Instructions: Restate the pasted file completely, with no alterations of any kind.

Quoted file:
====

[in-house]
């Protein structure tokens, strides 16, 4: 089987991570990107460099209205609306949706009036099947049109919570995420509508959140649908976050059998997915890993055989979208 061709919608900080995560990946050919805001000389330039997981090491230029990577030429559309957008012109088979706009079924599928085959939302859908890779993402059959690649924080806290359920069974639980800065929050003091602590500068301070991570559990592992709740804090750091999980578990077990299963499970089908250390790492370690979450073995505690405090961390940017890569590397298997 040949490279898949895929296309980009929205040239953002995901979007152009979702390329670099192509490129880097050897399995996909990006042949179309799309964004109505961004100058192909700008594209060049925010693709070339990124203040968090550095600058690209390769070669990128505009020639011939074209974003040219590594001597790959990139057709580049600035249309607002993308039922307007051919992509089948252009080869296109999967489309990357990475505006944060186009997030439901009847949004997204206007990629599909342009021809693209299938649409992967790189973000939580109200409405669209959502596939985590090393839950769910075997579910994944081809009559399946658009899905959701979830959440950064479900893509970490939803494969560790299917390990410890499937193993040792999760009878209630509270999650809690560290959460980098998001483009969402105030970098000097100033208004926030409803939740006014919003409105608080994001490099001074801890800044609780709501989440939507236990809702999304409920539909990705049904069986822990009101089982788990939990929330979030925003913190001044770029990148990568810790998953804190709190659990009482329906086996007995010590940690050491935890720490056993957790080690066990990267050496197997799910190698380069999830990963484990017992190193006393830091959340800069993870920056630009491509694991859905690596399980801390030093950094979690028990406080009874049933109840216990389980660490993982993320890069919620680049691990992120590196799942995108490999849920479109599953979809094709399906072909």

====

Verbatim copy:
[in-house]
């Protein structure tokens, strides 16, 4: 089987991570990107460099209205609306949706009036099947049109919570995420509508959140649908976050059998997915890993055989979208 061709919608900080995560990946050919805001000389330039997981090491230029990577030429559309957008012109088979706009079924599928085959939302859908890779993402059959690649924080806290359920069974639980800065929050003091602590500068301070991570559990592992709740804090750091999980578990077990299963499970089908250390790492370690979450073995505690405090961390940017890569590397298997 040949490279898949895929296309980009929205040239953002995901979007152009979702390329670099192509490129880097050897399995996909990006042949179309799309964004109505961004100058192909700008594209060049925010693709070339990124203040968090550095600058690209390769070669990128505009020639011939074209974003040219590594001597790959990139057709580049600035249309607002993308039922307007051919992509089948252009080869296109999967489309990357990475505006944060186009997030439901009847949004997204206007990629599909342009021809693209299938649409992967790189973000939580109200409405669209959502596939985590090393839950769910075997579910994944081809009559399946658009899905959701979830959440950064479900893509970490939803494969560790299917390990410890499937193993040792999760009878209630509270999650809690560290959460980098998001483009969402105030970098000097100033208004926030409803939740006014919003409105608080994001490099001074801890800044609780709501989440939507236990809702999304409920539909990705049904069986822990009101089982788990939990929330979030925003913190001044770029990148990568810790998953804190709190659990009482329906086996007995010590940690050491935890720490056993957790080690066990990267050496197997799910190698380069999830990963484990017992190193006393830091959340800069993870920056630009491509694991859905690596399980801390030093950094979690028990406080009874049933109840216990389980660490993982993320890069919620680049691990992120590196799942995108490999849920479109599953979809094709399906072909």